Thursday, October 8, 2009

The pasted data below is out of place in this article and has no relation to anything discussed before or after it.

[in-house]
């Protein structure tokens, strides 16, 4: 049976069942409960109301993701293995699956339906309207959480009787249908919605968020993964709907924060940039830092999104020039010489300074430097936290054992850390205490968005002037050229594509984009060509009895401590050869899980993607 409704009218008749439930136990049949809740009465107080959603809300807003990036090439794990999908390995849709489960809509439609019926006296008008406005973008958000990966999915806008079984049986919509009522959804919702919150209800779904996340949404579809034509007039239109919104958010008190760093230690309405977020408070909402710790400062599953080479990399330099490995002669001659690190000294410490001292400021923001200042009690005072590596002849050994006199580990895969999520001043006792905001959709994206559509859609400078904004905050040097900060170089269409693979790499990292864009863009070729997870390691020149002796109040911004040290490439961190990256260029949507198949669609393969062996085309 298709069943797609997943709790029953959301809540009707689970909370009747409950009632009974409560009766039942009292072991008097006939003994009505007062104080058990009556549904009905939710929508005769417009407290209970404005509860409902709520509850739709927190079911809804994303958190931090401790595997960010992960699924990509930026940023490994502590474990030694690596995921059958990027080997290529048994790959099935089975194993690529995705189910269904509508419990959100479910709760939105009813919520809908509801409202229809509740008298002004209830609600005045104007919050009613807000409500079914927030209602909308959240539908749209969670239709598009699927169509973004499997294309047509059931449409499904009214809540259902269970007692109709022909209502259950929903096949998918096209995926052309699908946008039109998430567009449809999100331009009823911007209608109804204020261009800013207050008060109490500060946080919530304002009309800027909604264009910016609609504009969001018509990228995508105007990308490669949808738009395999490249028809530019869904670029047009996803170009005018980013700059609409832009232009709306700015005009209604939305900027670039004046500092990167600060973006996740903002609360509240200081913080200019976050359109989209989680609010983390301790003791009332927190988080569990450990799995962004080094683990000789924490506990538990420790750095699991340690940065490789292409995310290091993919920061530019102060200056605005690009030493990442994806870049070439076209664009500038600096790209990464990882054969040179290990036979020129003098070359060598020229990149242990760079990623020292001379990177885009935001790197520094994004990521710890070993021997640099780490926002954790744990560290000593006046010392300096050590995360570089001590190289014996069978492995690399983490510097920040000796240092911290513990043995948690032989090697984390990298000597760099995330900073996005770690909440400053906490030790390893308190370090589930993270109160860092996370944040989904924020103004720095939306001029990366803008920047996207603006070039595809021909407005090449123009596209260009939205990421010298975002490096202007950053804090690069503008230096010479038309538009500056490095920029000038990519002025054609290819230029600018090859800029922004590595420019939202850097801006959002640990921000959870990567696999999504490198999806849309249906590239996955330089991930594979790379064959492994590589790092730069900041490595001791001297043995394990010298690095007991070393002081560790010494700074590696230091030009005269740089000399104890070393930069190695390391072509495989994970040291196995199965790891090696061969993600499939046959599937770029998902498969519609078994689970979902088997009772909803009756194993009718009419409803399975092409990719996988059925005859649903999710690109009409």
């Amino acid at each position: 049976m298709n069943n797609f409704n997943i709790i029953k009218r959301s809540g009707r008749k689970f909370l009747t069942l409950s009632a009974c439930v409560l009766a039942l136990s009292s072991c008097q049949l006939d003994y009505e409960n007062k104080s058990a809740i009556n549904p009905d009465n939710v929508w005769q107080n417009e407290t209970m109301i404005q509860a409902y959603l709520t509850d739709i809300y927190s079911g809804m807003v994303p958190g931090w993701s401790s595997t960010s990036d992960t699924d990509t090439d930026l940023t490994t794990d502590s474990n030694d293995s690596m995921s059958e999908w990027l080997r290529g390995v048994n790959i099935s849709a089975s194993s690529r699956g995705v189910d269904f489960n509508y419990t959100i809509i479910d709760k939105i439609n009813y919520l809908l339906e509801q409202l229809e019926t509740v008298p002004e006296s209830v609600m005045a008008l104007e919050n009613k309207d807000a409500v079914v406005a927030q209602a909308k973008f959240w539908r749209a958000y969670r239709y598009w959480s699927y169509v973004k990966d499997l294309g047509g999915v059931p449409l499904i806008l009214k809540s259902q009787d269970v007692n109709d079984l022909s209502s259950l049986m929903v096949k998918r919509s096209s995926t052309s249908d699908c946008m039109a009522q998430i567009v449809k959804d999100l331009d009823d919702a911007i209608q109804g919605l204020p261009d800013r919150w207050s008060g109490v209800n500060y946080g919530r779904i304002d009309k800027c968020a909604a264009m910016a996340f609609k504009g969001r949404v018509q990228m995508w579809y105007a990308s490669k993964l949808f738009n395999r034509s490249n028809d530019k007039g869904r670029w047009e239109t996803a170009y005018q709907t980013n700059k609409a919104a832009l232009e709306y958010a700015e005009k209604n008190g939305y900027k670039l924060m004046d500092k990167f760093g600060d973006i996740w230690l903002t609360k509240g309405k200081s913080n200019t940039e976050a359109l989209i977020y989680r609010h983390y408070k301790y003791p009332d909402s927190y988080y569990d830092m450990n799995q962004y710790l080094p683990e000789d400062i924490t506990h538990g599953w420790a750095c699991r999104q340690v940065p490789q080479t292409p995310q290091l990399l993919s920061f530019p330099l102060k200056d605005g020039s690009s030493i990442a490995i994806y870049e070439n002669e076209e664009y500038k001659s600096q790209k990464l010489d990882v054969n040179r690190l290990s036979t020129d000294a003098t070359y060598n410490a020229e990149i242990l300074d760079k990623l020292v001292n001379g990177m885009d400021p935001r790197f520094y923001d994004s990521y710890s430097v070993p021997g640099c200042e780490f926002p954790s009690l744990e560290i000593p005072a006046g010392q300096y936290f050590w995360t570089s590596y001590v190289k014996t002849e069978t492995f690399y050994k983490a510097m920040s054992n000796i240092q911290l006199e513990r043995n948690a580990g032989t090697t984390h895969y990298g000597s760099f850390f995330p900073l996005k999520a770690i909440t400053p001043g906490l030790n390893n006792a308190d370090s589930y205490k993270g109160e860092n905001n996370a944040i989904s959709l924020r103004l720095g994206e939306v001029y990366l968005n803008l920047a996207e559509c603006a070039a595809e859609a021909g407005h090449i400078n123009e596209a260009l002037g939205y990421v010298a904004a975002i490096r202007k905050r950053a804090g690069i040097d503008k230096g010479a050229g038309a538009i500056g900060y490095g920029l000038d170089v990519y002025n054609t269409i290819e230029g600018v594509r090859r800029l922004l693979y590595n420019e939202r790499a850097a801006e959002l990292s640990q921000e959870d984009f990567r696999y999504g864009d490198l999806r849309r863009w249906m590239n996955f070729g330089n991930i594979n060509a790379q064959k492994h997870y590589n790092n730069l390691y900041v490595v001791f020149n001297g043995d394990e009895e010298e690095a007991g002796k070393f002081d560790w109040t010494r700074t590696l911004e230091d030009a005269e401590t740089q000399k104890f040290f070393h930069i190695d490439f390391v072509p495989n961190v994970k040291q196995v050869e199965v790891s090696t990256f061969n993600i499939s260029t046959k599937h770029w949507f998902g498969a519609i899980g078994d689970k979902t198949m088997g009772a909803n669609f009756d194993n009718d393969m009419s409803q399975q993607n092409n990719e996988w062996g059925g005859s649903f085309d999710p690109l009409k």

Thank you is undoubtedly one of the most important phrases in the English language. To allow a favour, some hospitality or a present to go unacknowledged is both selfish and uncivilised. But it is not just saying thank you that matters, it is how one does it. While today it is perfectly acceptable to send thanks for an informal supper in an email it is important to ensure that the message does not get lost in the medium. One should never resort to abbreviations that require teenage translations. A text that says " Thx it woz gr8 " is wholly inappropriate. A message saying "Thank you so much for supper last night - everyone had such fun and the pudding was to die for" is far more befitting. Thank you letters seem to be getting rarer by the day. It is such a joy to receive something hand-written and heartfelt in the mail, a tangible confirmation thats one's present, effort or good turn was appreciated. Writing promptly is also important; unlike revenge, appreciation is most certainly not best served cold. What one says is, of course, as important as how one says it. If you have been to a large gathering, your host is bound to receive scores of letters and notes, so you would be wise to ensure yours is not dull. This is one occassion when focusing on truth is much less important than writing something warm, amusing and generous to give the recipient a warming glow. So, if the soup was cold, the fish underdone and the company frightful, then concentrate on saying how beautiful the table looked and how delicious the pudding was. The same is true for presents. No matter how hideous, useless or plain insulting, one must still acknowledge them in the same way as something truly delightful. I should finish with a note of warning. Gratitude should always be kept in discreet proportion to the act in question. So , should you find yourself sitting quiet, grab a good pen and some special note cards and make someone's day by cultivating the Art of Saying Thank You.